A 7-year-old female patient who had been involved in a traffic accident while seating in the rear of a vehicle was transferred from an external hospital. On presentation, the patient reported left lower extremity numbness, pain, restricted joint movement, and pain and limited movement of the left arm. The patient had no neurovascular pathology. The initial radiographs showed a displaced fracture of the left acetabulum and a proximal fracture of the left humerus (Figure 1). Additional tests ruled out any other organ injury. Iliac oblique and obturator oblique X-rays and pelvic CT images were taken (Figure 2). Because these images demonstrated a displaced acetabulum anterior column posterior hemitransverse fracture, the patient was admitted for surgery.

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Figure 1: Preoperative pelvis AP X-ray.
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Figure 2: Preoperative iliac oblique and obturator oblique X-ray and pelvic CT.

The patient was placed in a supine position on a radiolucent table. An intraoperative examination was performed under general anesthesia. Surgery was performed when it was established that closed reduction could not be applied to the fracture fragments. Because a modified Stoppa (technique) approach was suitable, the linea alba was opened longitudinally with a Pfannenstiel incision (Figure 3). A retractor was placed to protect the bladder, and the fracture fragments were reached from beneath the iliopsoas muscle. Fracture reduction was performed with the help of a ball-spike push (Figure 4). The reduction was maintained with two 3.5 mm screws placed using the lag fixation technique (Figure 5). Fluoroscopic guidance was used to ensure that the fixation avoided the triradiate cartilage. Closed reduction was then applied to the proximal humerus fracture, and fixation was completed with three K-wires. To allow evaluation of the postoperative joint movement and fracture stability, no spica cast was applied. The patient was hemodynamically stable during the first postoperative 24 h of monitoring and was discharged on postoperative day 2.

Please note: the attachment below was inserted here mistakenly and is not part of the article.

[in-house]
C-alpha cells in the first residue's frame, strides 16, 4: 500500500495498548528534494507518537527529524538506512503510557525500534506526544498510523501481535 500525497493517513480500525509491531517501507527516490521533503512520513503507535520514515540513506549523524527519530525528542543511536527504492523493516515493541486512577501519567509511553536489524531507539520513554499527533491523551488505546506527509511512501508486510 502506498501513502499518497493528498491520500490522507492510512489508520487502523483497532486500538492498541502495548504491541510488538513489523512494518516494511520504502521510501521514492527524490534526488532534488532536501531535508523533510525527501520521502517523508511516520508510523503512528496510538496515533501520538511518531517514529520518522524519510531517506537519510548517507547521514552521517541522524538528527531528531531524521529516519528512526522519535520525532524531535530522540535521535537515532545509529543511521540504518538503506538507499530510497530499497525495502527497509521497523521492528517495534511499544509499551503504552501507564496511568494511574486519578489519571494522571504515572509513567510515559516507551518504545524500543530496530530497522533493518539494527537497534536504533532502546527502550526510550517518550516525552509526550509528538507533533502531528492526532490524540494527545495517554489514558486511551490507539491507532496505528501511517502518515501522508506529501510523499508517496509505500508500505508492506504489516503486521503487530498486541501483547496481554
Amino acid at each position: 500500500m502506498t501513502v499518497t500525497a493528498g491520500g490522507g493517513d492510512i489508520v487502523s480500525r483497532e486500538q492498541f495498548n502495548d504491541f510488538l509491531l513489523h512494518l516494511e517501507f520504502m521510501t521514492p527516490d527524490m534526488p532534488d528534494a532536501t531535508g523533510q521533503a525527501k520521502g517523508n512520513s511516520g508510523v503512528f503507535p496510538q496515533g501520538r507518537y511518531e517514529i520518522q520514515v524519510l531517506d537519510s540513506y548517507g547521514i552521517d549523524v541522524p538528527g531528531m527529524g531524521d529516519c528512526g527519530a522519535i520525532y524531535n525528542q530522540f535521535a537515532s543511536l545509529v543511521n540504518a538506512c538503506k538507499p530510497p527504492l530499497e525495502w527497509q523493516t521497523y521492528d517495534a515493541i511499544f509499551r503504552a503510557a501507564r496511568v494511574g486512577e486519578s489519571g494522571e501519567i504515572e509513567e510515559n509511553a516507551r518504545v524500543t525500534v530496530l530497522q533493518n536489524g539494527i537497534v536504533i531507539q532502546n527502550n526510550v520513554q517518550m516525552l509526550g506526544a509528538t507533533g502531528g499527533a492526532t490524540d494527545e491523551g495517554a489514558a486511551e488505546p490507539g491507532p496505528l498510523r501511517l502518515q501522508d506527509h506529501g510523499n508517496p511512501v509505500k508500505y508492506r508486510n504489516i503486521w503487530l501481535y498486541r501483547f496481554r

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Figure 3: Clinical view of Pfannenstiel incision.
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Figure 4: Use of the ball-spike pusher under fluoroscopy.
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Figure 5: Early postoperative pelvis AP X-ray.

The sutures were removed at the second week of followup. The patient could not be mobilized because of the proximal humerus fracture; thus, partial weight-bearing mobilization was allowed in the sixth postoperative week.

The patient made good subjective progress, with no pain in her left hip or left humerus. At postoperative week 8, she was able to walk without support. After a 1-year follow-up period, her d’Aubigne and Postel [11] score was excellent (6-6-6) (Figure 6). The patient was able to walk and run without pain, had equal leg lengths, and had a full range of motion in the left hip.

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Figure 6: Twelve-month postoperative pelvis AP X-ray showing no cartilage damage.

3. Discussion